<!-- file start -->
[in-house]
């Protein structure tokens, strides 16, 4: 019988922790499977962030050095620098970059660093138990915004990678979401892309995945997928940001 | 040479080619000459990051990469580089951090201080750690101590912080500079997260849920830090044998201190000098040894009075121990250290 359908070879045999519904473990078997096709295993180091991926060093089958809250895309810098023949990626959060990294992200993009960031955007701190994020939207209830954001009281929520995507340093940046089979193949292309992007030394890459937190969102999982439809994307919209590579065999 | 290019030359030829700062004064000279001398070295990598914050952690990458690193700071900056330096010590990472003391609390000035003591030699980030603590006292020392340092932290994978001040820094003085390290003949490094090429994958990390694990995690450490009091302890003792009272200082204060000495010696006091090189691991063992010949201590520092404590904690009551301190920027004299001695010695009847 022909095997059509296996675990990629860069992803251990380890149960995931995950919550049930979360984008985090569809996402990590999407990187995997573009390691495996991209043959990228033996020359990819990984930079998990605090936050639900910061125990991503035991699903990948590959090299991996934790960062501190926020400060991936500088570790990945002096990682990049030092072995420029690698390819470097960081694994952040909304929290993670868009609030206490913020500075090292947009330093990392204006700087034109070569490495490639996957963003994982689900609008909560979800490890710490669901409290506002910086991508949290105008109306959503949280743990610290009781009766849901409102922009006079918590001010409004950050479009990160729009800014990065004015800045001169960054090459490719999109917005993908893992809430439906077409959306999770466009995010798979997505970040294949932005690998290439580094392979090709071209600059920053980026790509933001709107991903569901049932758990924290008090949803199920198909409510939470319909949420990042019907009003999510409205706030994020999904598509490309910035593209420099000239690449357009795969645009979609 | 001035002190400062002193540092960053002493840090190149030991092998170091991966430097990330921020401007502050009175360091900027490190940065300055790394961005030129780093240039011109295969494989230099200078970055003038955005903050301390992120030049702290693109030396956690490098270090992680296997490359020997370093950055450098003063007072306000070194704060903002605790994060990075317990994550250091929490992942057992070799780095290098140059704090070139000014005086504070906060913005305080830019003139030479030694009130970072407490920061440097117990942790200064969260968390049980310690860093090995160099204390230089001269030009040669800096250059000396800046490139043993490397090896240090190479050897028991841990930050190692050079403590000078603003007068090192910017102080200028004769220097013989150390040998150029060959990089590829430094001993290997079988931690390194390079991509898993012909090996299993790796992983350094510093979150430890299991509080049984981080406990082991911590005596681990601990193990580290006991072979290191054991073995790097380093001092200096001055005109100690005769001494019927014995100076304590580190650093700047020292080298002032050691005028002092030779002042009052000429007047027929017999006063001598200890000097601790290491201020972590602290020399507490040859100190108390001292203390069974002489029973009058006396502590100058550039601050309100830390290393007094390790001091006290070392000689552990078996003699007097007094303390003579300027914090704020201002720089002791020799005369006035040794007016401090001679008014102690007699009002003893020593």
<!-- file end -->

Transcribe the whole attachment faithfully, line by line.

[in-house]
């Protein structure tokens, strides 16, 4: 019988922790499977962030050095620098970059660093138990915004990678979401892309995945997928940001 | 040479080619000459990051990469580089951090201080750690101590912080500079997260849920830090044998201190000098040894009075121990250290 359908070879045999519904473990078997096709295993180091991926060093089958809250895309810098023949990626959060990294992200993009960031955007701190994020939207209830954001009281929520995507340093940046089979193949292309992007030394890459937190969102999982439809994307919209590579065999 | 290019030359030829700062004064000279001398070295990598914050952690990458690193700071900056330096010590990472003391609390000035003591030699980030603590006292020392340092932290994978001040820094003085390290003949490094090429994958990390694990995690450490009091302890003792009272200082204060000495010696006091090189691991063992010949201590520092404590904690009551301190920027004299001695010695009847 022909095997059509296996675990990629860069992803251990380890149960995931995950919550049930979360984008985090569809996402990590999407990187995997573009390691495996991209043959990228033996020359990819990984930079998990605090936050639900910061125990991503035991699903990948590959090299991996934790960062501190926020400060991936500088570790990945002096990682990049030092072995420029690698390819470097960081694994952040909304929290993670868009609030206490913020500075090292947009330093990392204006700087034109070569490495490639996957963003994982689900609008909560979800490890710490669901409290506002910086991508949290105008109306959503949280743990610290009781009766849901409102922009006079918590001010409004950050479009990160729009800014990065004015800045001169960054090459490719999109917005993908893992809430439906077409959306999770466009995010798979997505970040294949932005690998290439580094392979090709071209600059920053980026790509933001709107991903569901049932758990924290008090949803199920198909409510939470319909949420990042019907009003999510409205706030994020999904598509490309910035593209420099000239690449357009795969645009979609 | 001035002190400062002193540092960053002493840090190149030991092998170091991966430097990330921020401007502050009175360091900027490190940065300055790394961005030129780093240039011109295969494989230099200078970055003038955005903050301390992120030049702290693109030396956690490098270090992680296997490359020997370093950055450098003063007072306000070194704060903002605790994060990075317990994550250091929490992942057992070799780095290098140059704090070139000014005086504070906060913005305080830019003139030479030694009130970072407490920061440097117990942790200064969260968390049980310690860093090995160099204390230089001269030009040669800096250059000396800046490139043993490397090896240090190479050897028991841990930050190692050079403590000078603003007068090192910017102080200028004769220097013989150390040998150029060959990089590829430094001993290997079988931690390194390079991509898993012909090996299993790796992983350094510093979150430890299991509080049984981080406990082991911590005596681990601990193990580290006991072979290191054991073995790097380093001092200096001055005109100690005769001494019927014995100076304590580190650093700047020292080298002032050691005028002092030779002042009052000429007047027929017999006063001598200890000097601790290491201020972590602290020399507490040859100190108390001292203390069974002489029973009058006396502590100058550039601050309100830390290393007094390790001091006290070392000689552990078996003699007097007094303390003579300027914090704020201002720089002791020799005369006035040794007016401090001679008014102690007699009002003893020593």